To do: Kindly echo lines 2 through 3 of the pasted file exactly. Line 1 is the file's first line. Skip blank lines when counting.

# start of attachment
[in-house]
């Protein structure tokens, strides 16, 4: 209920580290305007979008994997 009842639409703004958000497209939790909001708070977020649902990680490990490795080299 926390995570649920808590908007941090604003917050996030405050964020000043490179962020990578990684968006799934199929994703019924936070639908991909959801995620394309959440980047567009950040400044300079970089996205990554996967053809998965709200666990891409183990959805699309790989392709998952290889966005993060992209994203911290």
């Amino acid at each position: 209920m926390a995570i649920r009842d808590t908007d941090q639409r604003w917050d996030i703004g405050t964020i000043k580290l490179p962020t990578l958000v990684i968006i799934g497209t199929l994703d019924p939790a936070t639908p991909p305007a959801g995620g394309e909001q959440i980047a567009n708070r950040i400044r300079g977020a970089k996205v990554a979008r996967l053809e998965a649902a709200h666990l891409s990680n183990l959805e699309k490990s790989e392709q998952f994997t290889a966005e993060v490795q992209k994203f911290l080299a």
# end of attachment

């Protein structure tokens, strides 16, 4: 209920580290305007979008994997 009842639409703004958000497209939790909001708070977020649902990680490990490795080299 926390995570649920808590908007941090604003917050996030405050964020000043490179962020990578990684968006799934199929994703019924936070639908991909959801995620394309959440980047567009950040400044300079970089996205990554996967053809998965709200666990891409183990959805699309790989392709998952290889966005993060992209994203911290």
């Amino acid at each position: 209920m926390a995570i649920r009842d808590t908007d941090q639409r604003w917050d996030i703004g405050t964020i000043k580290l490179p962020t990578l958000v990684i968006i799934g497209t199929l994703d019924p939790a936070t639908p991909p305007a959801g995620g394309e909001q959440i980047a567009n708070r950040i400044r300079g977020a970089k996205v990554a979008r996967l053809e998965a649902a709200h666990l891409s990680n183990l959805e699309k490990s790989e392709q998952f994997t290889a966005e993060v490795q992209k994203f911290l080299a």